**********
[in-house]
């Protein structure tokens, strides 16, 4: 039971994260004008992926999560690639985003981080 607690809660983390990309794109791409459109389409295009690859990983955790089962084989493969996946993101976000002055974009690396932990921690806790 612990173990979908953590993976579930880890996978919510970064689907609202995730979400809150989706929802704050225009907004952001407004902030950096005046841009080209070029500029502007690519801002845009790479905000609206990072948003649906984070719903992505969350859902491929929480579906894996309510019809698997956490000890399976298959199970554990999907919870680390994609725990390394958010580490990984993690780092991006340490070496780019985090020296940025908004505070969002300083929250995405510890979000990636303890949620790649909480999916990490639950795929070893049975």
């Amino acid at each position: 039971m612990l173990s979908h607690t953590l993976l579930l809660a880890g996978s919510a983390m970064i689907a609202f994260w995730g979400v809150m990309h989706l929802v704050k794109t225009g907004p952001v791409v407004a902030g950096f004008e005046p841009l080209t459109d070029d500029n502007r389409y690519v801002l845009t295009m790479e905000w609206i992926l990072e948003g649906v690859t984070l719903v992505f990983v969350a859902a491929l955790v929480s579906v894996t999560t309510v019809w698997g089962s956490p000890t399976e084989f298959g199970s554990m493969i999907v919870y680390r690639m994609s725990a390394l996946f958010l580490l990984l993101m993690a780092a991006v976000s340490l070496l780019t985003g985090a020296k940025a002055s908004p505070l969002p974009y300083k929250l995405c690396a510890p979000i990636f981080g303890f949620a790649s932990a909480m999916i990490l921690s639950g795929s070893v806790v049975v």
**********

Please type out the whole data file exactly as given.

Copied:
[in-house]
């Protein structure tokens, strides 16, 4: 039971994260004008992926999560690639985003981080 607690809660983390990309794109791409459109389409295009690859990983955790089962084989493969996946993101976000002055974009690396932990921690806790 612990173990979908953590993976579930880890996978919510970064689907609202995730979400809150989706929802704050225009907004952001407004902030950096005046841009080209070029500029502007690519801002845009790479905000609206990072948003649906984070719903992505969350859902491929929480579906894996309510019809698997956490000890399976298959199970554990999907919870680390994609725990390394958010580490990984993690780092991006340490070496780019985090020296940025908004505070969002300083929250995405510890979000990636303890949620790649909480999916990490639950795929070893049975």
């Amino acid at each position: 039971m612990l173990s979908h607690t953590l993976l579930l809660a880890g996978s919510a983390m970064i689907a609202f994260w995730g979400v809150m990309h989706l929802v704050k794109t225009g907004p952001v791409v407004a902030g950096f004008e005046p841009l080209t459109d070029d500029n502007r389409y690519v801002l845009t295009m790479e905000w609206i992926l990072e948003g649906v690859t984070l719903v992505f990983v969350a859902a491929l955790v929480s579906v894996t999560t309510v019809w698997g089962s956490p000890t399976e084989f298959g199970s554990m493969i999907v919870y680390r690639m994609s725990a390394l996946f958010l580490l990984l993101m993690a780092a991006v976000s340490l070496l780019t985003g985090a020296k940025a002055s908004p505070l969002p974009y300083k929250l995405c690396a510890p979000i990636f981080g303890f949620a790649s932990a909480m999916i990490l921690s639950g795929s070893v806790v049975v």